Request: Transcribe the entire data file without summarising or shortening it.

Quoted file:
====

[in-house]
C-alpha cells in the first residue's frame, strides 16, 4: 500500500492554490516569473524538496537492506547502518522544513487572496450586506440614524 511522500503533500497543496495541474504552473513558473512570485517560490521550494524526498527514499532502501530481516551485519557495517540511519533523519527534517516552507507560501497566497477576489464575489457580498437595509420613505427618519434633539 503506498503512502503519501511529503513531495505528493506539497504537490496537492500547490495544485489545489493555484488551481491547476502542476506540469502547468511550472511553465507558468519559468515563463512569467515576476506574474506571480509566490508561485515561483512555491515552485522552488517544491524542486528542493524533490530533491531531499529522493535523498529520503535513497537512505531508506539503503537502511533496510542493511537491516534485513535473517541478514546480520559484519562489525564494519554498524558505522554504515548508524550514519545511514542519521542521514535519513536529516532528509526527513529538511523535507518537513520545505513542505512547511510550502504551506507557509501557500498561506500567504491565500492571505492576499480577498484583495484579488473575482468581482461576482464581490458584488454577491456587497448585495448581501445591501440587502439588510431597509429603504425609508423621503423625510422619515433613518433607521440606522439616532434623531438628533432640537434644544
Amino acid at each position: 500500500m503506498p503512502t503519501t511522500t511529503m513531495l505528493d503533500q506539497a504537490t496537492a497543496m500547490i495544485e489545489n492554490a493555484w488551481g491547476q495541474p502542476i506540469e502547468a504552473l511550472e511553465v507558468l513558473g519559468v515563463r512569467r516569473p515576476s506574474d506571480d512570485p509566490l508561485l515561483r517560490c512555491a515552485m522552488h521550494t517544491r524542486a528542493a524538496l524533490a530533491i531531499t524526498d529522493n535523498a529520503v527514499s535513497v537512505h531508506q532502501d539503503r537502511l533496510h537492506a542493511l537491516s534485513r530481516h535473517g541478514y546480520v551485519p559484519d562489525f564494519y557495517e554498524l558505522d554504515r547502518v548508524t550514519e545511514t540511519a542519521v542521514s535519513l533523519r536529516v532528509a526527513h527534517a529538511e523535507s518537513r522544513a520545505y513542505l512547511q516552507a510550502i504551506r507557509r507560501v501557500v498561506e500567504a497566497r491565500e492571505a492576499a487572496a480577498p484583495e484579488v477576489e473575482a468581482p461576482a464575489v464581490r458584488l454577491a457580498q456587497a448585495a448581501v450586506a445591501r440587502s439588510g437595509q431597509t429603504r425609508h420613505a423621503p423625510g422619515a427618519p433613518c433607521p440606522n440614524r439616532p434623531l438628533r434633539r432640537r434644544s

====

[in-house]
C-alpha cells in the first residue's frame, strides 16, 4: 500500500492554490516569473524538496537492506547502518522544513487572496450586506440614524 511522500503533500497543496495541474504552473513558473512570485517560490521550494524526498527514499532502501530481516551485519557495517540511519533523519527534517516552507507560501497566497477576489464575489457580498437595509420613505427618519434633539 503506498503512502503519501511529503513531495505528493506539497504537490496537492500547490495544485489545489493555484488551481491547476502542476506540469502547468511550472511553465507558468519559468515563463512569467515576476506574474506571480509566490508561485515561483512555491515552485522552488517544491524542486528542493524533490530533491531531499529522493535523498529520503535513497537512505531508506539503503537502511533496510542493511537491516534485513535473517541478514546480520559484519562489525564494519554498524558505522554504515548508524550514519545511514542519521542521514535519513536529516532528509526527513529538511523535507518537513520545505513542505512547511510550502504551506507557509501557500498561506500567504491565500492571505492576499480577498484583495484579488473575482468581482461576482464581490458584488454577491456587497448585495448581501445591501440587502439588510431597509429603504425609508423621503423625510422619515433613518433607521440606522439616532434623531438628533432640537434644544
Amino acid at each position: 500500500m503506498p503512502t503519501t511522500t511529503m513531495l505528493d503533500q506539497a504537490t496537492a497543496m500547490i495544485e489545489n492554490a493555484w488551481g491547476q495541474p502542476i506540469e502547468a504552473l511550472e511553465v507558468l513558473g519559468v515563463r512569467r516569473p515576476s506574474d506571480d512570485p509566490l508561485l515561483r517560490c512555491a515552485m522552488h521550494t517544491r524542486a528542493a524538496l524533490a530533491i531531499t524526498d529522493n535523498a529520503v527514499s535513497v537512505h531508506q532502501d539503503r537502511l533496510h537492506a542493511l537491516s534485513r530481516h535473517g541478514y546480520v551485519p559484519d562489525f564494519y557495517e554498524l558505522d554504515r547502518v548508524t550514519e545511514t540511519a542519521v542521514s535519513l533523519r536529516v532528509a526527513h527534517a529538511e523535507s518537513r522544513a520545505y513542505l512547511q516552507a510550502i504551506r507557509r507560501v501557500v498561506e500567504a497566497r491565500e492571505a492576499a487572496a480577498p484583495e484579488v477576489e473575482a468581482p461576482a464575489v464581490r458584488l454577491a457580498q456587497a448585495a448581501v450586506a445591501r440587502s439588510g437595509q431597509t429603504r425609508h420613505a423621503p423625510g422619515a427618519p433613518c433607521p440606522n440614524r439616532p434623531l438628533r434633539r432640537r434644544s